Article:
Mumbai: Amid the current slowdown, one of the few segments in the automotive industry that is growing is electric three-wheelers.
However, much to the dismay of manufacturers, cities like Kolkata, Lucknow, Kanpur, and Dehradun have stopped registering e-rickshaws, the stripped-down electric three-wheelers that are driving the growth.
This, at a time when this is the fastest-growing electric vehicle segment in the country. Industry experts spoke to said North and East India were big markets for electric three-wheelers. What has stopped their registration in some of the markets is the thinking among government officials that these vehicles are slow in movement and cause unnecessary traffic snarls, they said. This has resulted in permissions being granted to run such vehicles on tertiary routes and outside of city limits.
“The e-rickshaws have got all the necessary approvals to run but the individual states won’t register,” said Ayush Lohia, the chief executive of Lohia Auto Industries that manufactures e-rickshaws.
On average, the key two markets sell about 15,000 units a month and the price of the rickshaws ranges from Rs 1.3 lakh to 1.5 lakh. While the issue of registration is there in certain specific markets in the North and East, in Maharashtra too even if registration is allowed, implementation is an issue, said Sulajja Firodia, the CEO of Kinetic Green Energy & Power Solutions.
There is a proliferation of illegal, poor-quality unregistered vehicles allowed to ply in these markets. What’s needed is to promote certified and compliant e-rickshaws, she said.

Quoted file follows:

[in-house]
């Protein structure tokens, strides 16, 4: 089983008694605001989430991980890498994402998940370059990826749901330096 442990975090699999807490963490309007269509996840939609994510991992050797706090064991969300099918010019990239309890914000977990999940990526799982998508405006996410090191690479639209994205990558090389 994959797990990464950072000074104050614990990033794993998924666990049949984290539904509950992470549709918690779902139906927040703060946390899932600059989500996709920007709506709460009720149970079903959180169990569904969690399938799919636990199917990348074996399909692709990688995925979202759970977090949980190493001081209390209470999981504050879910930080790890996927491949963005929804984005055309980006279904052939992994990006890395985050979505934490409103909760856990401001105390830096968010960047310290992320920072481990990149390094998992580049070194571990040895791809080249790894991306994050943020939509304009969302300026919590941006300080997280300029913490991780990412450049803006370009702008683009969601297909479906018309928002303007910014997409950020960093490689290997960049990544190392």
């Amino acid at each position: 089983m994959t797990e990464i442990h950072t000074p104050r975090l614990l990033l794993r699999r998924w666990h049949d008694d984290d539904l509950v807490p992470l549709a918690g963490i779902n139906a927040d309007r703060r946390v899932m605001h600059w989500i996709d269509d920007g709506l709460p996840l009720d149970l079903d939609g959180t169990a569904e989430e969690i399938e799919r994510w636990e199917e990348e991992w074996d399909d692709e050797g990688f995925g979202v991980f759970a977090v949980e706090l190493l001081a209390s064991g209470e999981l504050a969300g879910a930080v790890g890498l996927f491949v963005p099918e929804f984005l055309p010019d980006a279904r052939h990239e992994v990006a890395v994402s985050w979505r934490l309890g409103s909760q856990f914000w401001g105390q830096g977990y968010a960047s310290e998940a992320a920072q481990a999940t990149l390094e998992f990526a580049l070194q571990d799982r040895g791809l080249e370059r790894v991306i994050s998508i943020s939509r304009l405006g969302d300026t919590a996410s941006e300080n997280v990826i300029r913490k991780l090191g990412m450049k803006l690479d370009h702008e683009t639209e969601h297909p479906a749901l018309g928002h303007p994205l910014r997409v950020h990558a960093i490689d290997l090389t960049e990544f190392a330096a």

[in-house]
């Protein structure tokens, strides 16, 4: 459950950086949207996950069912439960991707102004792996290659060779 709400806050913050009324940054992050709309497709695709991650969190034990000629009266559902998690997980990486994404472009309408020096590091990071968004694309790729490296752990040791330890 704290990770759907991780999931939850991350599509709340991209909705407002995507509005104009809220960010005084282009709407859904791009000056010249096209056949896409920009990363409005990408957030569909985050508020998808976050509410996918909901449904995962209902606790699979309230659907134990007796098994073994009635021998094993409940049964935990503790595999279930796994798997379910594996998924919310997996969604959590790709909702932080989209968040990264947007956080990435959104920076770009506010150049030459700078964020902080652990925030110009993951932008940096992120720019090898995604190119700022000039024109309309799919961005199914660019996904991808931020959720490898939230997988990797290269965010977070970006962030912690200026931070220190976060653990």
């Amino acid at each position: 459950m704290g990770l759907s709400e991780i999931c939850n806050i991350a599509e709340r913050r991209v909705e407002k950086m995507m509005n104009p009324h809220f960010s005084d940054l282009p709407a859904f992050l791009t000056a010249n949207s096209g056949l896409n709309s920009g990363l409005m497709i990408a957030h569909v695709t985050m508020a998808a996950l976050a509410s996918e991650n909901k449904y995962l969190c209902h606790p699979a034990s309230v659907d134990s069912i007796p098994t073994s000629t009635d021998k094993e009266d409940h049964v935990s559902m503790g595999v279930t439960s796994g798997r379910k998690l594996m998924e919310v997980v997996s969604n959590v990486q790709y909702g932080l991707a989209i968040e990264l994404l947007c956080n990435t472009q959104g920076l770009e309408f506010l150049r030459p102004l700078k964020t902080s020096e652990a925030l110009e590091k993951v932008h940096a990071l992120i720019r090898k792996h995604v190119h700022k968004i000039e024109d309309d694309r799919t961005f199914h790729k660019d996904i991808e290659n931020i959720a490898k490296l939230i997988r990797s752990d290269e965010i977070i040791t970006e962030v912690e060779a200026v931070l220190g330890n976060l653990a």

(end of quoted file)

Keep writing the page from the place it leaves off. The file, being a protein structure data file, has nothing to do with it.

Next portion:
An electric-vehicle revolution is gaining the ground in India with the country being home to about 1.5 million battery-powered, three-wheeled rickshaws — bigger than the total number of electric passenger cars sold in China since 2011.
The battery-powered rickshaw has been replacing cyclic-rickshaw on sales, growing at an average rate of 20% annually since 2015. However, sales have come from the unorganized sector, prompting the organized players to reinvent their strategies.
“E-rickshaws are a backbone in various cities. It makes sense as the last-mile connectivity, especially for small towns as a low-cost option,” said SUN Mobility co-founder and vice-chairman Chetan Maini.
The restriction on registration in some states is because of the several unauthorized vehicles plying, and the poor quality of the assembled kits.
The leaders in electric mobility, Mahindra Electric, though is unfazed. The company said cities with a ban continue to register e-rickshaws but only to run on tertiary routes and outside of city limits. “We expect to sell over 15,000 electric three-wheelers in India during the current financial year with cities like Raipur, Indore and Bhopal seeing a substantial rise in demand for electric rickshaws,” Mahindra Electric CEO Mahesh Babu said.
E-rickshaw sales in India have increased 23% year-to-date in FY20 at 1,29,097 units, compared to 1,05,184 units in FY19. As per data from the government’s Vaahan website, sales rose over 55% on-year in February at 13,249 units, prompting a number of organized players to jump on to the segment.